Kirkus Reviews
Question: Why did Ben Franklin fly a kite? Answer: Because he was ticked off at the scientific establishment. So writes seasoned offbeat-tales-from-history writer Davis (The Billionaire Shell Game, 1998, etc.) in this anecdotally rich, eminently entertaining tale of how fluorescent bulbs, boom boxes, and other fruits of electricity came into being. Davis brings a light touch to the story without dumbing it down. He notes, for instance, that Franklin was indeed more than a little annoyed that the learned societies of London had failed for years to respond to his voluminous theories on electricity (lightning and electricity, he observed, were likely one and the same thing, for the observable qualities of each were alike in such matters as "rending bodies it passes through" and "destroying animals"), so much so that he determined to do something truly memorable to demonstrate that he knew whereof he spoke. Franklin was one of many experimenters and natural philosophers at work divining the mysteries of electricity during the appropriately named Enlightenment, and Davis pays homage to them and their successors, from Humphry Davy, "the prototype of the new nineteenth century’s emblematic figure, the lone inventor," to Thomas Alva Edison, who, in Davis’s account, emerges as something just this side of loony. "In addition to the Old Man," he writes, Edison’s underlings "also called him the Beast," and for good reason: he was addicted to chewing tobacco and pie, reckoning that Americans were superior to the English and the rest of the world for their devotion to the latter; he was suspicious of Jews and fond of "coon jokes"; he lost huge fortunes creating weird contraptions; and he believed thatautomobiles and home radios were passing fancies. Still, Davis notes, Edison was a master of vertical integration, and his development of not just parts of the grid but the entire system made the "Electric Revolution" a part of everyday life. A pleasure for students of technological history—and for readers with a fondness for bizarre personality types.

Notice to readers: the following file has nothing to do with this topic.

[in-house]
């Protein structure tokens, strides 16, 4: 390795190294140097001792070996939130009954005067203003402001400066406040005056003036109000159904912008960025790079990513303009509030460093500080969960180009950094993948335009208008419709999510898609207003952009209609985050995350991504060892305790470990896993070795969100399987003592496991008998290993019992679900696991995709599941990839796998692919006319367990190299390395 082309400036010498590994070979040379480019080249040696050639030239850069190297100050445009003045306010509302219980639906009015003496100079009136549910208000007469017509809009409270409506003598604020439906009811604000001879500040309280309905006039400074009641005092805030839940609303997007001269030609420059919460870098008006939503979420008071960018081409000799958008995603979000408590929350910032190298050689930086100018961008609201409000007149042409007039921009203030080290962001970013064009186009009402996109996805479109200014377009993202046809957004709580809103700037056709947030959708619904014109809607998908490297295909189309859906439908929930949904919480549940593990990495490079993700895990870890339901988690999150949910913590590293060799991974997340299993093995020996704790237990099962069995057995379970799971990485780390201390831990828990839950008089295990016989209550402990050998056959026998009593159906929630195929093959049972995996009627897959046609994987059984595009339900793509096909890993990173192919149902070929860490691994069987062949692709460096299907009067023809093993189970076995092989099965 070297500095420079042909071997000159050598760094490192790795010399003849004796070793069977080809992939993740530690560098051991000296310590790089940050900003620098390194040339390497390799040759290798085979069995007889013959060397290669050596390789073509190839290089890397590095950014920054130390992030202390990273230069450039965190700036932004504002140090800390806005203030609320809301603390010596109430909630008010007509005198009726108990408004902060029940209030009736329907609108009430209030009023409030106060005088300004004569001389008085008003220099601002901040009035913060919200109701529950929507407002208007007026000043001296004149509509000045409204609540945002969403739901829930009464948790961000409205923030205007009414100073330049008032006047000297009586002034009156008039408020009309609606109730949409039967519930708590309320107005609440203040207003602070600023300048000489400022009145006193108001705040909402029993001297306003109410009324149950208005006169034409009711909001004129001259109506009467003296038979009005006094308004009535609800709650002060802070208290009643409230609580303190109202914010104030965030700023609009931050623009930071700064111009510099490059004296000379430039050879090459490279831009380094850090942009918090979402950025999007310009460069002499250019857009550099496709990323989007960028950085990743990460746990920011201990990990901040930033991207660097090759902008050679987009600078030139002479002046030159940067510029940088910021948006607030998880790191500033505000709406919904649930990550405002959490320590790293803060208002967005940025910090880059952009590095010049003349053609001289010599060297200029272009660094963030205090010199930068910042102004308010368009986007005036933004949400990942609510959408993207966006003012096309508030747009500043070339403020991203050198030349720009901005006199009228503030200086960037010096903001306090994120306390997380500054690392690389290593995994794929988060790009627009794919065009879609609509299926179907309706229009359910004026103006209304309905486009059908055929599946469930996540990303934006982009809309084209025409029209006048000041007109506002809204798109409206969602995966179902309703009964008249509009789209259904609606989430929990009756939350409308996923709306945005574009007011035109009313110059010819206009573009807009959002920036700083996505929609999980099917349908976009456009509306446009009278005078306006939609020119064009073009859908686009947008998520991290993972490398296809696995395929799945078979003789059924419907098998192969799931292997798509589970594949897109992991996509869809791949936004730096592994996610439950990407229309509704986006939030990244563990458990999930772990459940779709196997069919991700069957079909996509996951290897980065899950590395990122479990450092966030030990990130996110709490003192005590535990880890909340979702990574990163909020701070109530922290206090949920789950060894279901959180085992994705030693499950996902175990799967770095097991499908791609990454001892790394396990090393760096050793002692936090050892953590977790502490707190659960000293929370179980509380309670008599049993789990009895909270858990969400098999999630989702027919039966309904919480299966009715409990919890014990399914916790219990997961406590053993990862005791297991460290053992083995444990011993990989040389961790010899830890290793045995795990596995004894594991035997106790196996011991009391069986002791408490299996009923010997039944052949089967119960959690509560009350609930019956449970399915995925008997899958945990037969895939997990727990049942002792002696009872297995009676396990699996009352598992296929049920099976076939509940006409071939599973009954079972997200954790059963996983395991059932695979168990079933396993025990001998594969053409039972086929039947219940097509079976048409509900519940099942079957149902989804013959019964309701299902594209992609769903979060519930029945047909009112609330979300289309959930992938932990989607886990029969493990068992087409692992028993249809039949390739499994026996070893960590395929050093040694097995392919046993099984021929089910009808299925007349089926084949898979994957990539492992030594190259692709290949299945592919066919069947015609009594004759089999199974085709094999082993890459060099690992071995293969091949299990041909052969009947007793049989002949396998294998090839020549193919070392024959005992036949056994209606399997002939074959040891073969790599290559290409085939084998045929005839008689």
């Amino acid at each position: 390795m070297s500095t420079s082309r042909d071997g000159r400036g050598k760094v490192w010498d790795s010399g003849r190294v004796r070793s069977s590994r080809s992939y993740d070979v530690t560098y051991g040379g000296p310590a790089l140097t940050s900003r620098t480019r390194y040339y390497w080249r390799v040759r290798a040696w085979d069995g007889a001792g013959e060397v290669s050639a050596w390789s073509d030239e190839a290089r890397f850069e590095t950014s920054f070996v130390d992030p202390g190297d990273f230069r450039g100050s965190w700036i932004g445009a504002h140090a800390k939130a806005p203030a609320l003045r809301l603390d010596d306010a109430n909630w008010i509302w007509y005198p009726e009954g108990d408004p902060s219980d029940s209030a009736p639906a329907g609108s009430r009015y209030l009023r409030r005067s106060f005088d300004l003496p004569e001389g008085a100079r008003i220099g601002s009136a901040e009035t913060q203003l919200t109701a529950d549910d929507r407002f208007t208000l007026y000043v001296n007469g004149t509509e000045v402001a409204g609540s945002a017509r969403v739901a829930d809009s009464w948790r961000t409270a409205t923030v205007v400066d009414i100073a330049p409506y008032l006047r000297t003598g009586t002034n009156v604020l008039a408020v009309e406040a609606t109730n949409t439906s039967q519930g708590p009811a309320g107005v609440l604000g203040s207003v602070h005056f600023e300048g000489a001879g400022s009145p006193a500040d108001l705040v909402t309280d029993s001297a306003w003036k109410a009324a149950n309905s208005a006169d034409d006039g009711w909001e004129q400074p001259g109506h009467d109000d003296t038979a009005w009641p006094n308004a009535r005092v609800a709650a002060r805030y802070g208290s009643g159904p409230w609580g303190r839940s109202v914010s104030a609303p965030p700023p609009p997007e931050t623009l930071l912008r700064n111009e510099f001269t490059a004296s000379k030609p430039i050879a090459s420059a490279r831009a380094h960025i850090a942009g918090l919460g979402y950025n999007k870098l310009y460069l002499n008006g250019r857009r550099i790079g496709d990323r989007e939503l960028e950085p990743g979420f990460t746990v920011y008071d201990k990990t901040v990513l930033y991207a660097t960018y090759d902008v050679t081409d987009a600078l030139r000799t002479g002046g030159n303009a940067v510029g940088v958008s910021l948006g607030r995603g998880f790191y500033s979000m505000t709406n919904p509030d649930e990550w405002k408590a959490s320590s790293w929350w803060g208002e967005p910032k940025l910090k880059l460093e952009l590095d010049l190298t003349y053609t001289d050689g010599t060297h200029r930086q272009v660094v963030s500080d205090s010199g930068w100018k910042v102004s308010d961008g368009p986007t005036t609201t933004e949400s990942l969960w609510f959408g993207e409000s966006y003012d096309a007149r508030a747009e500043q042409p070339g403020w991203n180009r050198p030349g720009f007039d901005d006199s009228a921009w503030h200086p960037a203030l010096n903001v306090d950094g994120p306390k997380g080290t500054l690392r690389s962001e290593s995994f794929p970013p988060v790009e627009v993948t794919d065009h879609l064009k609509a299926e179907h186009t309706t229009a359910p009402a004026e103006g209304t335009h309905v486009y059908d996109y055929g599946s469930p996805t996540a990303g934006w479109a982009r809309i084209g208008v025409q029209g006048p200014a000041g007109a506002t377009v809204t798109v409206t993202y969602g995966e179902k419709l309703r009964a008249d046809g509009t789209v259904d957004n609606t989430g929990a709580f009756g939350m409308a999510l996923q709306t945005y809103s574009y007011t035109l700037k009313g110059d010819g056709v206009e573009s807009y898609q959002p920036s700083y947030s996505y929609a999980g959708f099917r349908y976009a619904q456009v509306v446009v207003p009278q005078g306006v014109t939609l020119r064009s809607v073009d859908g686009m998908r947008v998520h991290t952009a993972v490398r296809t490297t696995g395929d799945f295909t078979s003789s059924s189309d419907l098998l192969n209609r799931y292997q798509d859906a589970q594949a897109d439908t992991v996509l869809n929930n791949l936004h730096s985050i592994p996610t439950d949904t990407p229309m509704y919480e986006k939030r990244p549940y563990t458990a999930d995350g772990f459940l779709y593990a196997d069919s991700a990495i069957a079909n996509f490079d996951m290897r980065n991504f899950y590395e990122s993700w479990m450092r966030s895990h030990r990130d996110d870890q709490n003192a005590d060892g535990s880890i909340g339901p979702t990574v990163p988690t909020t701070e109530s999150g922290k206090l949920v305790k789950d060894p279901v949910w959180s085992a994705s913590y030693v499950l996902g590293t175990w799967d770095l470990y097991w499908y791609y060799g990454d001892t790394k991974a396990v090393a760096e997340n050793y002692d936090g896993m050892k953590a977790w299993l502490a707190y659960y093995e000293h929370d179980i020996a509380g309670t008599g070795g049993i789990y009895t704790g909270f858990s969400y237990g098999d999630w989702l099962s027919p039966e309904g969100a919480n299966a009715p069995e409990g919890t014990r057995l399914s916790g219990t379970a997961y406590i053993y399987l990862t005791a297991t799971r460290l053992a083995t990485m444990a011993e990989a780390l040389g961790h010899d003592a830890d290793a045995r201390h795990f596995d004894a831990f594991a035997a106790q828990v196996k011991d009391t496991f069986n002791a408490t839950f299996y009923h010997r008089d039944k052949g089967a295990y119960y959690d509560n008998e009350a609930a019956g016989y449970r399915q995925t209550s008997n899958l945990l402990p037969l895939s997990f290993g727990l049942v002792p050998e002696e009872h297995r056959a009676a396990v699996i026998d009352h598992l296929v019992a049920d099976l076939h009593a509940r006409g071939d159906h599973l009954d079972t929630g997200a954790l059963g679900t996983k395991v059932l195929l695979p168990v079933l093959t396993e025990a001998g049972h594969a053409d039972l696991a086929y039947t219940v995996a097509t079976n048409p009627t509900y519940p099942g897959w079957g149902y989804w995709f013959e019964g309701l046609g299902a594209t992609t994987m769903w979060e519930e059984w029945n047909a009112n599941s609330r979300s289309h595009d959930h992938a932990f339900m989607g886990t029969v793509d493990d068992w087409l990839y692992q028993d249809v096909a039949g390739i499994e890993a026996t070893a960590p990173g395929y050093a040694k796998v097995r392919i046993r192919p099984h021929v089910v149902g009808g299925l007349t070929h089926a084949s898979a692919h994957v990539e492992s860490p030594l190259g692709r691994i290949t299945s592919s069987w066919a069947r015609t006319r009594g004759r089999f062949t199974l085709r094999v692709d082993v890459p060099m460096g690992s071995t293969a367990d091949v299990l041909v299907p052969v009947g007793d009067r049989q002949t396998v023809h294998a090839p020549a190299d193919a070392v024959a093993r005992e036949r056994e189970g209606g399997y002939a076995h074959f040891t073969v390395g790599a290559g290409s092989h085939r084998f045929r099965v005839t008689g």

Product Details

ISBN-13:
9781559706551
Publisher:
Arcade Publishing
Publication date:
03/12/2003
Pages:
358
Product dimensions:
6.46(w) x 9.52(h) x 1.09(d)

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Fleet Fire: Thomas Edison and the Pioneers of the Electric Revolution 5 out of 5 based on 0 ratings. 2 reviews.
Anonymous More than 1 year ago
Can this be the med. cat den?
Guest More than 1 year ago
Fantastic. At first the book just sat on my coffee table for weeks, but then, as I read a little here and there, I began to delve into it more deeply. The book gives insight into the sometimes odd (Tesla) or unlikely (Morse) characters responsible for trailblazing electric discoveries and technology. Why do we never hear about an electric revolution anyway when it was equally important to the industrial revolution? We see that these early inventors, notably Edison, were often deeply flawed -- both in business abilities and in ethics. As a former devotee of Ayn Rand's mythic lone inventor, we see more clearly the nature of genius and the role of groups of people in various capacities in advancing an idea.